“Where do you want to go for dinner?” Sometimes I base my response to that question entirely off how good or bad a restaurant’s bread and dessert items are. Is that bad?
Don’t answer, because I don’t care. I love my carbs and desserts. They make life wonderful. Glorious. Magnificent. The excitement that fills me when I sit down at a restaurant and a basket of warm bread is placed in front of me is the same excitement that filled me on Christmas Eve as a child. So, when I saw this recipe for restaurant rosemary bread in the latest issue of Food Network magazine, you can imagine the squirming, uncontrollable excitement that filled me. I literally ripped the recipe out, stood up, and began taking the necessary ingredients out of my pantry. I made this bread right there and then. Of course, it took a few hours waiting for rising and baking. But I had no regrets after tearing off a warm hunk of the bread, dipping it in herbed olive oil, and taking my first bite. Rustic, fruity, earthy, and just wonderful. The best kind of comfort food.
P.S. – You might also enjoy this post for Dark & Soft Restaurant Dinner Rolls.
Taste: Just like the bread at your favorite Italian restaurant, maybe better.
Texture: Crisp and salty on the outside, soft on the inside.
Ease: The dough is extremely easy to work with, it just takes a while to rise.
Appearance: Any bread sprinkled with salt and herbs makes me excited.
Pros: So freakin’ delicious. Plus the aroma of the bread baking is intoxicating.
Would I make this again? Absolutely.
Restaurant Rosemary Bread
Adapted from Food Network Magazine April 2011
Makes 4 small loaves
- 1 1/4-ounce packet active dry yeast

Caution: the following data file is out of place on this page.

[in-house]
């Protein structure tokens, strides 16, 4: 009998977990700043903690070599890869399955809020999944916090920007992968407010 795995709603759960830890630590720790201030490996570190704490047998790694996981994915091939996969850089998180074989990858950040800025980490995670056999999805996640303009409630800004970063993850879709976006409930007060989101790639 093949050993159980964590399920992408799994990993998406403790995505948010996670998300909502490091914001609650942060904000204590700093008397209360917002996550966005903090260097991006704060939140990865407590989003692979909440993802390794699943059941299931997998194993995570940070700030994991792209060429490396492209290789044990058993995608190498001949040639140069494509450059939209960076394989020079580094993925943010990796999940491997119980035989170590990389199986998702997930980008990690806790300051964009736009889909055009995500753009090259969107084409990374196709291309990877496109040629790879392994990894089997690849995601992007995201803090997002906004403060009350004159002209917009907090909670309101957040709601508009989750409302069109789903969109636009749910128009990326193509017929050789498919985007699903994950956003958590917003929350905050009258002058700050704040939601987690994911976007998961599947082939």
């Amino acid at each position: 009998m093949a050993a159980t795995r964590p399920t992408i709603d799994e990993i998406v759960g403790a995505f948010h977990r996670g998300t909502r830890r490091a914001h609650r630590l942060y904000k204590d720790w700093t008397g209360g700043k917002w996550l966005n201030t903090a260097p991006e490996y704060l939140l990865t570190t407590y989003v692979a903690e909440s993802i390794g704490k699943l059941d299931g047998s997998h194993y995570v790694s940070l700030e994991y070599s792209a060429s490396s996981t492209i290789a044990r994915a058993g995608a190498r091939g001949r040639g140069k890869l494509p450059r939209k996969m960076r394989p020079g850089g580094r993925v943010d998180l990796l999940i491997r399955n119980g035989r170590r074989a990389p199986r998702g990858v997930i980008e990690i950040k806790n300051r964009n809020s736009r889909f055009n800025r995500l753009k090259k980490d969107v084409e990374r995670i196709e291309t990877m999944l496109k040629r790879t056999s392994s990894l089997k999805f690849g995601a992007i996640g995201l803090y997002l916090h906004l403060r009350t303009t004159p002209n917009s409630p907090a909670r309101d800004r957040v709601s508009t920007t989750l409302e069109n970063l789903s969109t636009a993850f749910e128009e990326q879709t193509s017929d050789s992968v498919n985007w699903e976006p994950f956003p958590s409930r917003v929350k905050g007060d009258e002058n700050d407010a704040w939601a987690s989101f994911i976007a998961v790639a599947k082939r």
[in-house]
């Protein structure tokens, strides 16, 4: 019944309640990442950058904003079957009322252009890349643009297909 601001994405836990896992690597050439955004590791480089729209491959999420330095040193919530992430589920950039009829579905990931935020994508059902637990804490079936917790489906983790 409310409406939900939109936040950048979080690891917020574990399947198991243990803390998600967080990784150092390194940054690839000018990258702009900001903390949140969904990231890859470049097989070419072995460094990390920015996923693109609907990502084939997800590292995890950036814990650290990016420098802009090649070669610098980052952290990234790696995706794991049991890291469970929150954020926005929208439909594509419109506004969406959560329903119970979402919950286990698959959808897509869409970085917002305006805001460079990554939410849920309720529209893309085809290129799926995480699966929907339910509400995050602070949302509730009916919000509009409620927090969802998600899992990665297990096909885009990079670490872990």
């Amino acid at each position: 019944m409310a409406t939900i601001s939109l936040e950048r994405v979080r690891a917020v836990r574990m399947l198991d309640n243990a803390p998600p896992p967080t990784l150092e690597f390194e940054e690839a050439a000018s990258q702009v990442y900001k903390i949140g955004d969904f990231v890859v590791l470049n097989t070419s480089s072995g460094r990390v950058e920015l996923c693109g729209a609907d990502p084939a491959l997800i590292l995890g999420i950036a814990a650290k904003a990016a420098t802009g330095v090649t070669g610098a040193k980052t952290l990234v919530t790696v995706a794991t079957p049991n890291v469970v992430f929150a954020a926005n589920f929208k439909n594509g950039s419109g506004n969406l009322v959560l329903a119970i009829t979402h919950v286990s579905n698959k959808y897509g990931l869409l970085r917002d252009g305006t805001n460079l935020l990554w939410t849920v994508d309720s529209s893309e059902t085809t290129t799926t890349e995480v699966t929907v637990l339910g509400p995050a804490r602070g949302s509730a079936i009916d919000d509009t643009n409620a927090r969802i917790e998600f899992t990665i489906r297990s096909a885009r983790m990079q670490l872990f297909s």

- 2 teaspoons sugar
- 2 tablespoons extra-virgin olive oil, plus more for brushing and serving
- 2 1/2 cups all-purpose flour, plus more for dusting
- 4 tablespoons chopped fresh rosemary
- 1 teaspoon fine salt
- 1/2 teaspoon kosher salt
- assortment of fresh or dried herbs, pepper for oil dip
Stir the yeast, sugar and 1/4 cup warm water in a large bowl (or in the bowl of a stand mixer). Let sit until foamy, about 5 minutes.
Add 1 tablespoon olive oil, the flour, 1 1/2 tablespoons rosemary, the fine salt and 3/4 cup warm water; stir with a wooden spoon (or with the dough hook if using a mixer) until a dough forms. Turn the dough out onto a lightly floured surface and knead, dusting lightly with flour if necessary, until smooth and elastic, about 10 minutes. (Or knead with the dough hook on medium-high speed, adding a little flour if the dough sticks to the bowl, about 8 minutes.)
Brush a large bowl with olive oil. Add the dough, cover with plastic wrap and let stand at room temperature until more than doubled, about 2 hours.
Brush 2 baking sheets with olive oil. Generously flour a work surface; turn the dough out onto the flour and divide into 4 pieces. Working with one piece at a time, sprinkle some flour on the dough, then fold the top and bottom portions into the middle. Fold in the sides to make a free-form square. Use a spatula to turn the dough over, then tuck the corners under to form a ball. Place seam-side down on a prepared baking sheet. Repeat with the remaining dough, putting 2 balls on each baking sheet. Let stand, uncovered, until more than doubled, about 2 hours.
Preheat the oven to 400 degrees F. Bake the loaves 10 minutes; brush with the remaining 1 tablespoon olive oil and sprinkle with the kosher salt and the remaining 1/2 tablespoon rosemary. Continue baking until golden brown, about 10 more minutes. Transfer to a rack to cool. Serve with olive oil seasoned with fresh or dried herbs, salt, and pepper.